The Toronto stock market had its highest close Wednesday in nearly a month boosted by commodity prices reaching levels not seen since early April.
The S&P/TSX composite index moved up 120.94 points to 12,585.05.
The Canadian dollar was up 0.11 of a cent at 99.67 cents US.
Stronger equity markets in Canada are a sign of heightened investor appetite for risk and optimism that the U.S. economy is gaining momentum in its recovery.
“It seems to be, that at least, the path of resistance is up, especially in the U.S.,” said Ian Nakamoto, a portfolio manager with investment firm MacDougall, MacDougall and MacTier.
“It’s hard to see what’s going to derail this upwards trend. I don’t think the rate of capitalization is going to be as strong as we had in the last couple of months, but people just want to put money into the market.”
Nakamoto said the confidence in stocks has been fuelled partly by a lack of other choices.
“Interest rates are so low ... real estate is cooling. This is really the only game in town, the equities market,” he said.
The gold sector was the leading advancer on the TSX and soared 5.81 per cent as June bullion made up for the $19.20 it lost on Tuesday, by surging ahead $24.90 to US$1,473.70 an ounce. Shares in Barrick Gold (TSX:ABX) were up $1.70 or 8.59 per cent to $21.50.
Kinross Gold (TSX:K) shares closed up 33 cents, or 6.25 per cent at $5.61. The company reported after markets closed Tuesday that profits were up by 50 per cent in the first-quarter to US$160.5-million. Kinross July copper gained seven cents at US$3.37 a pound following strong import and export data from China suggesting it’s recovering from an unexpected slowing in the first quarter. The metals and mining sector was up 3.93 per cent with an increase of 3.93 per cent.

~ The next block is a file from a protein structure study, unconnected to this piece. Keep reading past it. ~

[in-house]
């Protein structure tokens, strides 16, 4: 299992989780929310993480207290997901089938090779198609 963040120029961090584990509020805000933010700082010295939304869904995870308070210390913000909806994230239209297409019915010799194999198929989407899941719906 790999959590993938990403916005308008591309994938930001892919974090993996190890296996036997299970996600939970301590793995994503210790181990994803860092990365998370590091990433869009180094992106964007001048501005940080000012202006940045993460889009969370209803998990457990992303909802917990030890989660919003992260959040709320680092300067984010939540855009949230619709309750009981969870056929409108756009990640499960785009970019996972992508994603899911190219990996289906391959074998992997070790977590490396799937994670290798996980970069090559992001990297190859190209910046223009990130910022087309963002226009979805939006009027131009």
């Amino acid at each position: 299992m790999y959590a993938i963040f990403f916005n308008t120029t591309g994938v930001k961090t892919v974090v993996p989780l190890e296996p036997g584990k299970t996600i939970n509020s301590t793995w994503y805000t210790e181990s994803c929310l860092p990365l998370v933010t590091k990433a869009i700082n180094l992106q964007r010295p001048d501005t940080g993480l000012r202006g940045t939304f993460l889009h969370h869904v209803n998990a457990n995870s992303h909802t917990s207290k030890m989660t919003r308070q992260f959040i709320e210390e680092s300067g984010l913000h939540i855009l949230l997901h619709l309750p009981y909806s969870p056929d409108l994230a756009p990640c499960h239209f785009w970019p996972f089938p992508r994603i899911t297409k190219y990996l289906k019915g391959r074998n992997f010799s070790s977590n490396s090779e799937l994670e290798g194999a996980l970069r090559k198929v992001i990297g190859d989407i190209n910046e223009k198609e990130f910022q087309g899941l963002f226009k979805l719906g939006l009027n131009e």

The June crude contract on the New York Mercantile Exchange closed at a five-week high, up $1 at US$96.96 a barrel as the energy sector jumped by 4.54 per cent.
Nakamoto said the burgeoning commodity prices, particularly in gold and copper, have helped send the resource-heavy TSX up, though he doesn’t expect that to last.
“Every year there is pullback,” he said. “It’s just a matter of when and what causes it. My best guess is that its going to be in the summer because people tend to take their guard down.”
Meanwhile, Wall Street climbed on several factors, including signs that the U.S. is gaining momentum in its economic recovery and there’s an apparent easing in Europe’s debt crisis.
The Dow Jones industrials index edged up 48.92 points to 15,105.12 gaining on Tuesday’s record-breaking close above 15,000.
The Nasdaq was up 16.64 points at 3,413.27 while the broader market measure, the Standard and Poor’s 500, advanced 6.73 points to 1,632.69.
In economic news, Canada Mortgage and Housing Corp. said fewer houses were built in April, mainly due to a decline in urban areas.
The agency said starts came in at a seasonally adjusted annual rate of 174,858 units, down from 181,146 in March.
In corporate news, shares in Enbridge Inc. (TSX:ENB) closed up five cents, or 0.11 per cent, at $47.51 after the pipeline giant reported higher first-quarter adjusted earnings that beat expectations. However, the company also warned that it doesn’t expect that pace to last.
Enbridge adjusted profits came in at $488-million, or 62 cents per share – beating the average analyst estimate by 10 cents per share, according to Thomson Reuters. During the same period a year earlier, Enbridge earned $373-million, or 49 cents per share.
Shares of Tim Hortons Inc. (TSX:THI) were down after it reported a 2.9 per cent decline in profits to $86.2-million or 56 cents per share. The company also appointed longtime senior Nestle executive Marc Caira as its new president and chief executive. Tim Hortons shares were down $1.51 or nearly three per cent, at $57.13.